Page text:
Acta Scientific Otolaryngology (ASOL) (ISSN: 2582-5550)

Case Series Volume 3 Issue 9

A Case Series of Rhino-Orbital Mucormycosis in COVID-19 Patients

K S Dinesh1* and R Vanitha2

1Senior Resident, Department of Otorhinolaryngology, Government Medical College Krishnagiri, Tamilnadu, India
2Assistant Professor, Department of Ophthalmology, Government Medical College Krishnagiri, Tamilnadu, India

*Corresponding Author: K S Dinesh, Senior Resident, Department of Otorhinolaryngology, Government Medical College Krishnagiri, Tamilnadu, India.

Received: August 07, 2021; Published: August 30, 2021

Abstract

  Mucormycosis is caused by filamentous fungi of Mucor, Rhizopus, Absidia, Apophysomyces, Saksenae and Cunninghumella of the Mucorales order. Mucormycosis was first described by Paultauf A in 1885. Neutrophils play a key role in the host defence against mucormycosis. Ketoacidosis, hyperglycemia and hypoxia are excellent growth conditions for mucormycosis. Impairment of phagocytosis due to immunosuppression causes germination of spores into hyphae resulting in angio-invasion. Recently, the surge in mucormycosis is linked to the second wave of COVID-19 infection mostly due to uncontrolled diabetes in patients managed with steroids. India has emerged as being the mucormycosis capital in recent times. In this study report, we present the clinical findings and therapeutic outcomes of rhino-orbital mucormycosis in 3 male patients, age range between 45 - 75 years old all had diabetes mellitus and underwent treatment for COVID-19 pneumonia. All patients developed proptosis, sinusitis and decreased visual acuity with no light perception in the two patients with severe orbital involvement. Histopathological examination of tissue biopsy revealed typical Mucor hyphae. Systemic liposomal amphotericin B was initiated in all patients. The patients with limited ocular involvement received amphotericin B both intravenously and by local irrigation; one patient had complete recovery. All 3 patients underwent functional endoscopic sinus surgery (FESS) with orbital decompression and one patient needed orbital exenteration. One patient died after declining systemic treatment postoperatively. Early diagnosis and intervention with antifungal medication and surgical clearance of the disease may help avoid mutilating surgery like exenteration. Basic safety precautions like proper use of mask, single use of oxygen tube, using distilled water, hand washing and social distancing will go hand in hand to prevent the fulminant nature of the disease. Long term monitoring of patients is essential for favorable outcome.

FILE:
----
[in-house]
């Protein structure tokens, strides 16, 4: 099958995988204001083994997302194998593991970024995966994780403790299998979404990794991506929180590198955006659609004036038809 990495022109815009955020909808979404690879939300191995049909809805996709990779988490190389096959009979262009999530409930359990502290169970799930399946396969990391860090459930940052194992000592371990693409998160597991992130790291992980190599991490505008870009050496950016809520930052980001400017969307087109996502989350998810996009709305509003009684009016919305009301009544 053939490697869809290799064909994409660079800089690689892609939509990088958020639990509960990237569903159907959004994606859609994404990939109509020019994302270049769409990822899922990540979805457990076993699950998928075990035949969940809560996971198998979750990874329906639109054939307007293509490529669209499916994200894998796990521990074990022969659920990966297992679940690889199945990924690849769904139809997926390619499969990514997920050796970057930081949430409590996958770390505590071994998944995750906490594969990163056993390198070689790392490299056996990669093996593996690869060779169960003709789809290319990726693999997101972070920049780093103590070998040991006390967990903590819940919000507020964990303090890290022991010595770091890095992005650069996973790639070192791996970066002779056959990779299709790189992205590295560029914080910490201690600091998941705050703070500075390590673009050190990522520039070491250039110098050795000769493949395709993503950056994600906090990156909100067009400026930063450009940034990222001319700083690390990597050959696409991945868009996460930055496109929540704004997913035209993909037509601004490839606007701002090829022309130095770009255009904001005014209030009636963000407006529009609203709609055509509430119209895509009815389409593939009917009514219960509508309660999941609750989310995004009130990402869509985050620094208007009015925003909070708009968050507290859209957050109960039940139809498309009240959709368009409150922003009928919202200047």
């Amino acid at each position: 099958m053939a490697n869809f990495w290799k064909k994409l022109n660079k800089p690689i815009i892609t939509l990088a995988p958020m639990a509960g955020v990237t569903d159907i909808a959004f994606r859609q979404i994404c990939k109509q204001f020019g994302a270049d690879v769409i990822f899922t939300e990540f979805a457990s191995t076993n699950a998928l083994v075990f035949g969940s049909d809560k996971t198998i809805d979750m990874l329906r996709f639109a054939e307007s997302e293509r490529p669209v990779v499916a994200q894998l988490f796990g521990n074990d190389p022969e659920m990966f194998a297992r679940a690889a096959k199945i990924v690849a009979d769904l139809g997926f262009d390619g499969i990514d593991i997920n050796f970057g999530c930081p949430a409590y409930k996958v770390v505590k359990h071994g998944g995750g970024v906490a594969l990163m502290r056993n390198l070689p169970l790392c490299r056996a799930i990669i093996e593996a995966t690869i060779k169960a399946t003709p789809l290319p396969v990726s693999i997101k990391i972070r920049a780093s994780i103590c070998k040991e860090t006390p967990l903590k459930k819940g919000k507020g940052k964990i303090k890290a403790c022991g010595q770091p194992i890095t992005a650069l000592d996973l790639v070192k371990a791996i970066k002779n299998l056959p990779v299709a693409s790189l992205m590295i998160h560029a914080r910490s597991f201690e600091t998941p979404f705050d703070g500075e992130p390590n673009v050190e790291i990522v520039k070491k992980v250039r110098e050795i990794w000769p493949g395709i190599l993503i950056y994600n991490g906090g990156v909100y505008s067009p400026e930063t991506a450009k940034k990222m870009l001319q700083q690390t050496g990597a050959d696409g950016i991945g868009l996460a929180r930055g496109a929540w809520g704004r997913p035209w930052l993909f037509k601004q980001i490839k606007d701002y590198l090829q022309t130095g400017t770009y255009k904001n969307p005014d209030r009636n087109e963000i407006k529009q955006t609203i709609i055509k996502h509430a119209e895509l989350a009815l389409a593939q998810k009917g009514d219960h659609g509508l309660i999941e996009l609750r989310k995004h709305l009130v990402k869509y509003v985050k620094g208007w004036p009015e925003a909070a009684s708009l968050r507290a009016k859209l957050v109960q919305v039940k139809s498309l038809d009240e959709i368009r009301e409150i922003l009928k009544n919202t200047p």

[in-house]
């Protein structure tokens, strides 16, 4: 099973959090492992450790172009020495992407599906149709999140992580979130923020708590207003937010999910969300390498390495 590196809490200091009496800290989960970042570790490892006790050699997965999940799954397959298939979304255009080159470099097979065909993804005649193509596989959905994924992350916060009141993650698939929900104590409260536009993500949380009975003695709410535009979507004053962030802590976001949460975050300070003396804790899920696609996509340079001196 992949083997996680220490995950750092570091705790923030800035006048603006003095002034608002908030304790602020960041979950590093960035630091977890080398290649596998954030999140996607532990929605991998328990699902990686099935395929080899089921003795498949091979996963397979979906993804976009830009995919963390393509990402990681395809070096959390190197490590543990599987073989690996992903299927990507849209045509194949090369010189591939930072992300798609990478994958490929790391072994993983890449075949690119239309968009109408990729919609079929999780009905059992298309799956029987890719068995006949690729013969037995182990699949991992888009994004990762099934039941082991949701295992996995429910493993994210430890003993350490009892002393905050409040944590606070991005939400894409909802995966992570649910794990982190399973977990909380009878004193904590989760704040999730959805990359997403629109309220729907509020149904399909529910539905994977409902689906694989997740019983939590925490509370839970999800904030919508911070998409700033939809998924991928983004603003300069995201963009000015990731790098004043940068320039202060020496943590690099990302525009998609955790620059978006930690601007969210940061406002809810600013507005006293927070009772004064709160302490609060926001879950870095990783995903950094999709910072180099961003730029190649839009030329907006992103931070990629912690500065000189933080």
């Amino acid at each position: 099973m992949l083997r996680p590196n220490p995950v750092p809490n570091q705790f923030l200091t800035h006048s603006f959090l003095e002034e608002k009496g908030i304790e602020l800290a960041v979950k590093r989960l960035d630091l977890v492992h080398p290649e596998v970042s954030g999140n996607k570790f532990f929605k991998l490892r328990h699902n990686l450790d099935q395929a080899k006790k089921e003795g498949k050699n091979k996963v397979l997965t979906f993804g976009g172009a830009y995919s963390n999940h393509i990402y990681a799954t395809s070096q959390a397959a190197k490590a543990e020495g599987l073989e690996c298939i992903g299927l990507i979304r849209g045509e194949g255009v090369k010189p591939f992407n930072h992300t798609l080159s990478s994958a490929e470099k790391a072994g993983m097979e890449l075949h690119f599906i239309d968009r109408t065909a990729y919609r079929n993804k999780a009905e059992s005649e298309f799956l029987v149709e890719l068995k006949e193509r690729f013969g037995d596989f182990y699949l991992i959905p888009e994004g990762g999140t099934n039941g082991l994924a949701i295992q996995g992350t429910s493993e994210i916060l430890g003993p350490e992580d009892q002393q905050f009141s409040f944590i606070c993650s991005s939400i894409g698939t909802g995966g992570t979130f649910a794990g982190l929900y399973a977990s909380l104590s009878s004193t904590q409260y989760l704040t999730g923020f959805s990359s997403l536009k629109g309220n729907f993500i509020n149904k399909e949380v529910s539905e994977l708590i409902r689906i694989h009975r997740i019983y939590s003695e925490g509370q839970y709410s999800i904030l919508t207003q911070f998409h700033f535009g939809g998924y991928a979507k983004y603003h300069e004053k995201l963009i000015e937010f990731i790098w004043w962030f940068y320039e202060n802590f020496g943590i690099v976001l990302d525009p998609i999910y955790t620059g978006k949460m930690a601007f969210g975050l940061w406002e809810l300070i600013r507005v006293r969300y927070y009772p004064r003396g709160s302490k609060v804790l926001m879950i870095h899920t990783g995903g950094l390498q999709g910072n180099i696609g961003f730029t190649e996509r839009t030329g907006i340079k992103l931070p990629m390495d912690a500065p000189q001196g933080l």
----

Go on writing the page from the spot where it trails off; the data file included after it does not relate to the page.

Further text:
Keywords: Mucormycosis; COVID-19; Diabetes Mellitus; FESS; TRAMB

References

  1. Kubin Christine J., et al. “Characterization of Bacterial and Fungal Infections in Hospitalized Patients With Coronavirus Disease 2019 and Factors Associated With Health Care-Associated Infections”. Open Forum Infectious Diseases 6 (2021): ofab201.
  2. Eucker J., et al. “Mucormycoses”. Mycoses 7-8 (2001): 253-260.
  3. White P Lewis., et al. “A national strategy to diagnose COVID-19 associated invasive fungal disease in the ICU”. Clinical Infectious Diseases: an Official Publication of the Infectious Diseases Society of America (2020): ciaa1298.
  4. Gangneux, J-P., et al. “Invasive fungal diseases during COVID-19: We should be prepared”. Journal de Mycologie Medicale2 (2020): 100971.
  5. Baldin Clara and Ashraf S Ibrahim. “Molecular mechanisms of mucormycosis-The bitter and the sweet”. PLoS Pathogens 8 (2017): e1006408.

Citation

Citation: K S Dinesh and R Vanitha. “A Case Series of Rhino-Orbital Mucormycosis in COVID-19 Patients".Acta Scientific Otolaryngology 3.9 (2020): 67-72.

Copyright

Copyright: © 2020 K S Dinesh and R Vanitha. This is an open-access article distributed under the terms of the Creative Commons Attribution License, which permits unrestricted use, distribution, and reproduction in any medium, provided the original author and source are credited.




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Impact Factor0.871

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